For practitioners of that caliber, there are many wonderful things that happen in those retreats, such as phurbas levitating, beams of light emanating from ritual objects, or a tea offering catching fire.  For people of my caliber, we are lucky to have a good dream. Sometimes nothing positive seems to happen.

Quite a few of these lamas also did retreat on the core practices of the Great Perfection itself for several years.  Not too many of these Nyingma biographies mention a lot of tsalung practice, but there were certainly famous lamas, such as Shakya Shri, who were greatly accomplished in that arena.

It is assumed that every serious practitioner, had miserable experiences in retreat as well.  Jamgon Kongtrul, for example, very franly discusses his illnesses and difficult experiences in retreat in his autobiography.  The point of having supervision by an experienced lama when one is doing long term retreat is to avoid getting carried away by positive experiences, or freaked out by negative experiences.  Also, one needs instruction about how to potentially turn experiences into realization.

For me, while I am not a very good meditator (or perhaps because of it) there is delight at the thought of undertaking a new practice, or a new approach to practice in the next retreat.  Some people want to travel to new places, and they have their adventure that way.  I have always been enchanted by the cave dwelling yogini really applying herself sincerely to the practices, and just seeing what happens.  I have endless curiosity about that.  Where will this take me? 

It may sound cheesy, but I do take the Bodhisattva intention very seriously.  There is belief there inside me in the power of enlightened yogis and yoginis to benefit the world.  Something opens, and one’s wisdom and compassion completely blossom, and one becomes a beacon for the world, and one’s prayers have real power.  I’ve seen that this has happened others, and I am committed (as many, many, other simple people who have taken the Bodhisattva vow are) to follow my practice through to that point.  It may not happen for me in this life, but there is always an opportunity in the bardo, or beyond.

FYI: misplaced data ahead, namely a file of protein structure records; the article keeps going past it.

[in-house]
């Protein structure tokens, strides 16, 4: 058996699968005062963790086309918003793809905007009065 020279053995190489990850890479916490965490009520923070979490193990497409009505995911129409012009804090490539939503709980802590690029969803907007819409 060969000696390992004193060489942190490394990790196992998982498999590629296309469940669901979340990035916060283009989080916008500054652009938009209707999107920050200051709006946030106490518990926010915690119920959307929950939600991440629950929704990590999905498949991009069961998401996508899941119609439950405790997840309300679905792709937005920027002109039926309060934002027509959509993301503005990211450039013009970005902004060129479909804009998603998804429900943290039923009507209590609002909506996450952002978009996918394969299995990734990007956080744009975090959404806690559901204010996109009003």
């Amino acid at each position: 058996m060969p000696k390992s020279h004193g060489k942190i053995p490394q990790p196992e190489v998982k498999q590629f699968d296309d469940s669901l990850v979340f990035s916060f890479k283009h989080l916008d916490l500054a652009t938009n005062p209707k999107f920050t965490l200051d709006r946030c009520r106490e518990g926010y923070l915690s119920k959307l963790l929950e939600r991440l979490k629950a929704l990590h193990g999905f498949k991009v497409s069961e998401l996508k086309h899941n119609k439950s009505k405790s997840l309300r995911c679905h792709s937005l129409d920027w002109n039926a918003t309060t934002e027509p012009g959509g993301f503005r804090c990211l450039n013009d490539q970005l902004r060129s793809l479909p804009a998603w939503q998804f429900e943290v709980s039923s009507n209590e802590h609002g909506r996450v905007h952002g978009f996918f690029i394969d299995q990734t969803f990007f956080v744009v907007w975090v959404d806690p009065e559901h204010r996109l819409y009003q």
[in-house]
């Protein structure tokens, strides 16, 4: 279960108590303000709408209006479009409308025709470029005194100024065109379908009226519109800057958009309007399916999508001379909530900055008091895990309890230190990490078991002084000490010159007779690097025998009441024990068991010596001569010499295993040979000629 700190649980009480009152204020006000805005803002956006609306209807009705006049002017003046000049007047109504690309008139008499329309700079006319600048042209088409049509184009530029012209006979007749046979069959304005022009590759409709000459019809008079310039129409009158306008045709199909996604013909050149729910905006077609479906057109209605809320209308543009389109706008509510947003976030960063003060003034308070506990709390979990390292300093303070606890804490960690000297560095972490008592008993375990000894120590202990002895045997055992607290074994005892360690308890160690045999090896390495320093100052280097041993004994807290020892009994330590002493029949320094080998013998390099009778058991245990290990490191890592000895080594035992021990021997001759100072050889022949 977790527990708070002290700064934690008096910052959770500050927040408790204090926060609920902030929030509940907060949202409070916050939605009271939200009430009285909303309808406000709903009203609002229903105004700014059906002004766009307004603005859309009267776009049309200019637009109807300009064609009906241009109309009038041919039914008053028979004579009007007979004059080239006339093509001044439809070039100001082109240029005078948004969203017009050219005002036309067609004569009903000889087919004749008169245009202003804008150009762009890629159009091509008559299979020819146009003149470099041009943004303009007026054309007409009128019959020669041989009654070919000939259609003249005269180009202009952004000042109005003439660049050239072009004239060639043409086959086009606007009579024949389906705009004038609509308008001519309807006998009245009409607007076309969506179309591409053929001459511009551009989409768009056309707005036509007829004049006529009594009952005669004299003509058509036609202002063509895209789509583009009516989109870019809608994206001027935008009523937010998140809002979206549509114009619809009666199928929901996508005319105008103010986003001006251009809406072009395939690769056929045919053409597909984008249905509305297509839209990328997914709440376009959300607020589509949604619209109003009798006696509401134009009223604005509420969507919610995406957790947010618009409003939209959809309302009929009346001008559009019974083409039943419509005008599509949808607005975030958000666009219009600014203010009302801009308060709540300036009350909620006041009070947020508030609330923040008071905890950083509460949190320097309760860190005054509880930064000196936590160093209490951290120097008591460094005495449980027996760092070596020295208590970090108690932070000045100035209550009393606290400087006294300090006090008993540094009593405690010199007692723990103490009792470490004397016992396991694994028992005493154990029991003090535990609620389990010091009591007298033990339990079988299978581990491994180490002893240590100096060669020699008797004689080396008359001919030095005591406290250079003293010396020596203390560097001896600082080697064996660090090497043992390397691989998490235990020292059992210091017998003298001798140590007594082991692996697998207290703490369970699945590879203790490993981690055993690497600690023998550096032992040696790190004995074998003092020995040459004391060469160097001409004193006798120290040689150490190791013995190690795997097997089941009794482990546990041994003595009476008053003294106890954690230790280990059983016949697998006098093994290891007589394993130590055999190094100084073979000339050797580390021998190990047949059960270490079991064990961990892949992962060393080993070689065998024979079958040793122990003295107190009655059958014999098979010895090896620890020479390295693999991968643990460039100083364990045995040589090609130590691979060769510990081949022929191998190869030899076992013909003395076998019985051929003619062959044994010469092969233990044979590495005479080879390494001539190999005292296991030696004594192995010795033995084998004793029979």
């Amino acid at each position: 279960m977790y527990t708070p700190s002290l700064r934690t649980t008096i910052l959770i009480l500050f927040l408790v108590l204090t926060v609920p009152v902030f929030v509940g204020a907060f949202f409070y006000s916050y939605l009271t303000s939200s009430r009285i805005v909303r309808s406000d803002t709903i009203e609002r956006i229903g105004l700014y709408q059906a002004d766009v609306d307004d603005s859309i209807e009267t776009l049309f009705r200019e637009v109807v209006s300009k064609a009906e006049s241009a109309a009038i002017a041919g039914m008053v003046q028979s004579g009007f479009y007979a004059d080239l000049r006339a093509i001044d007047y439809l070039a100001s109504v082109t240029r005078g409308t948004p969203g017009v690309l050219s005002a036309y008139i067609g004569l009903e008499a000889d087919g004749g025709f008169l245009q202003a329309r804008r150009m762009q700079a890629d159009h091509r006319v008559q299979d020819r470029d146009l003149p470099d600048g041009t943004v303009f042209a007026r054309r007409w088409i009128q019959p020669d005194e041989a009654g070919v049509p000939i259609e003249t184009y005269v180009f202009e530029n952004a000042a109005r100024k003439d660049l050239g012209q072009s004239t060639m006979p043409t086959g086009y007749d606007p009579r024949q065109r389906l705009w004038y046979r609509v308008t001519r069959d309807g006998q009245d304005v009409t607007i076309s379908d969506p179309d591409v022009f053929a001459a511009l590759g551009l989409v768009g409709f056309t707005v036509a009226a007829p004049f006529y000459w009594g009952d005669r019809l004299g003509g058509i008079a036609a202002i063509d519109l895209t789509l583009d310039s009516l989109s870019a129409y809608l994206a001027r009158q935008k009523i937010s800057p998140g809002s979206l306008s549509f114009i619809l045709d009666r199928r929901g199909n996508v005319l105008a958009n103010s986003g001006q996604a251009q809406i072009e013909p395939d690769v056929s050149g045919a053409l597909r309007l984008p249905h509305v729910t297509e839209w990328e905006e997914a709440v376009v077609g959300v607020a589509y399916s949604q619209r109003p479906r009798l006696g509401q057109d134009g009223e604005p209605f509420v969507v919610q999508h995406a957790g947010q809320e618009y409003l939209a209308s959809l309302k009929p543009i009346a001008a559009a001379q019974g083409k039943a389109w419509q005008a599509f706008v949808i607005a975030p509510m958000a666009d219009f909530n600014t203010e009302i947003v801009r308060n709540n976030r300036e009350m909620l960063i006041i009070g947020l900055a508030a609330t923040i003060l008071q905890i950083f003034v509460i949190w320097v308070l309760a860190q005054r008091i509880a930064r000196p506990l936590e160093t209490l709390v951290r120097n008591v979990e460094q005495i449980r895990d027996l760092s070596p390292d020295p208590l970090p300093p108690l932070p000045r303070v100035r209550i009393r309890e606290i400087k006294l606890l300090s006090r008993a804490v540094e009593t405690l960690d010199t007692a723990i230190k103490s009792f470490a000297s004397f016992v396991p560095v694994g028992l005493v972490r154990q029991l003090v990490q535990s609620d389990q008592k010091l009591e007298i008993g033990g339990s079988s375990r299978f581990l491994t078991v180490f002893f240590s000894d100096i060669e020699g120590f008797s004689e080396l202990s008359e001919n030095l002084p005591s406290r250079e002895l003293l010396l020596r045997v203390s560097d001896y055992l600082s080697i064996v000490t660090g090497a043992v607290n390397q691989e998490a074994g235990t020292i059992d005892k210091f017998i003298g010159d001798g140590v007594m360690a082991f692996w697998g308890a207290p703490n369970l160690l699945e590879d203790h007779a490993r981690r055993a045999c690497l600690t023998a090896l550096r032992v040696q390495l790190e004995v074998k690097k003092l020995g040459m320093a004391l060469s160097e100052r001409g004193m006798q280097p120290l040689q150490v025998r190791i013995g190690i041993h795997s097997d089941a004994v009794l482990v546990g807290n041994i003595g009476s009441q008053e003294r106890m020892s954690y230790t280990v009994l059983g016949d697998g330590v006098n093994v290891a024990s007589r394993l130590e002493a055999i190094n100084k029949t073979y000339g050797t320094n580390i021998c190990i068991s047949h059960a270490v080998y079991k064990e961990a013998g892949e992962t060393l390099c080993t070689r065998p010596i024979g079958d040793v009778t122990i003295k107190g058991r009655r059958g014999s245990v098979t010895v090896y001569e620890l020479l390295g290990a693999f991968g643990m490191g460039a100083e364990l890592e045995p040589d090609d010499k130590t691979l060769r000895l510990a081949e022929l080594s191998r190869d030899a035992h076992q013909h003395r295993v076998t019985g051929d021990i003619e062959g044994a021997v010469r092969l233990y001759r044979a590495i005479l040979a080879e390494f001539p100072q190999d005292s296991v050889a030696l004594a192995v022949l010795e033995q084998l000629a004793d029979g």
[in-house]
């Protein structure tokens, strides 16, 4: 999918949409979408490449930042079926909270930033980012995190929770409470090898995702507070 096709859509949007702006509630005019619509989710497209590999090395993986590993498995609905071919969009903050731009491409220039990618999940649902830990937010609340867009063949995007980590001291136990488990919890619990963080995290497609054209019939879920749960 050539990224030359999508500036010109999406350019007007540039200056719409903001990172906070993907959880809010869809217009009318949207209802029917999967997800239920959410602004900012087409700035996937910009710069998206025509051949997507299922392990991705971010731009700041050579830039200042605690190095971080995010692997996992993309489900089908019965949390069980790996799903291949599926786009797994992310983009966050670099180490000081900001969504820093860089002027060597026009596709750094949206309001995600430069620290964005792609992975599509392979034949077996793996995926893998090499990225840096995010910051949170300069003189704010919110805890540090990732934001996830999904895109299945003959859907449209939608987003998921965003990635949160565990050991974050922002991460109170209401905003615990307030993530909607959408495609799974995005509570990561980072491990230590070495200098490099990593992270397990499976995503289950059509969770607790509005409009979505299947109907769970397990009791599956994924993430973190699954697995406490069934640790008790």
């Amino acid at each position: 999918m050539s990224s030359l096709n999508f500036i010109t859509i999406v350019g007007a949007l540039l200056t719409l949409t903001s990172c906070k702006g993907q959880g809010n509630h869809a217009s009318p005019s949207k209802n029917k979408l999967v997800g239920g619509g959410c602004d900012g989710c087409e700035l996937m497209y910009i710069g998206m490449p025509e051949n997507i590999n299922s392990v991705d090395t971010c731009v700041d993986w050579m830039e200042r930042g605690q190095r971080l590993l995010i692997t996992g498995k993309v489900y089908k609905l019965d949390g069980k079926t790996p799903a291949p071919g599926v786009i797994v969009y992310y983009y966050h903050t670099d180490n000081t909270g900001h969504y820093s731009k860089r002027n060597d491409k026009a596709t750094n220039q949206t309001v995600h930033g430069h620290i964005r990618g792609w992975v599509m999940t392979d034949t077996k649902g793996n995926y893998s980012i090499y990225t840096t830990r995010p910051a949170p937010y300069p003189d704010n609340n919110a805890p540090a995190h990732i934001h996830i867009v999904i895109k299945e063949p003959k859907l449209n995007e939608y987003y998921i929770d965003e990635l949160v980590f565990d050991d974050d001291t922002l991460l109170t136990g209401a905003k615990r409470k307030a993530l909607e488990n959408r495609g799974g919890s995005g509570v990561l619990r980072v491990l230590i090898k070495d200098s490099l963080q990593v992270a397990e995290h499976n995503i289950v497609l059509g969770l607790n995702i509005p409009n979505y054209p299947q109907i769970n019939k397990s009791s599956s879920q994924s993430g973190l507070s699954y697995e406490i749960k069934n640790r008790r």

Shortly after Lama Tharchin Rinpoche’s passing, Dzongsar Khyentse Rinpoche spoke to us twice.  He talked about the unlikelihood of having the opportunity to do long term retreat in the present era, and suggested we just simply generate aspirational Bodhichitta as our main practice.  Khyentse Rinpoche is so brilliant.  There, at Pema Osel Ling, in a sangha where 40 people have completed three year retreat over the years, a handful have finished two or more retreats (not me!), and others are in still retreat, he gives a long talk about how it is probably impossible to do so.  Interesting.

Then, he uttered just a few words, a sentence fragment; “If you can, of course, there is nothing better.” 

Well, there is the upshot.  If you can, of course, there is nothing better.  Honestly, a lot of us really can.  We have the mental stability, the faith, a trusting relationship with our lamas, a stable practice, and what?  A divorce?  There are certainly plenty of those.  Retirement?  Plenty of those.  There is even a charity or two that does fund people in a well run, traditional, three-year retreat.

If you can, there is nothing better.

edited for grammar and typos 8-10-13 10:30 PDT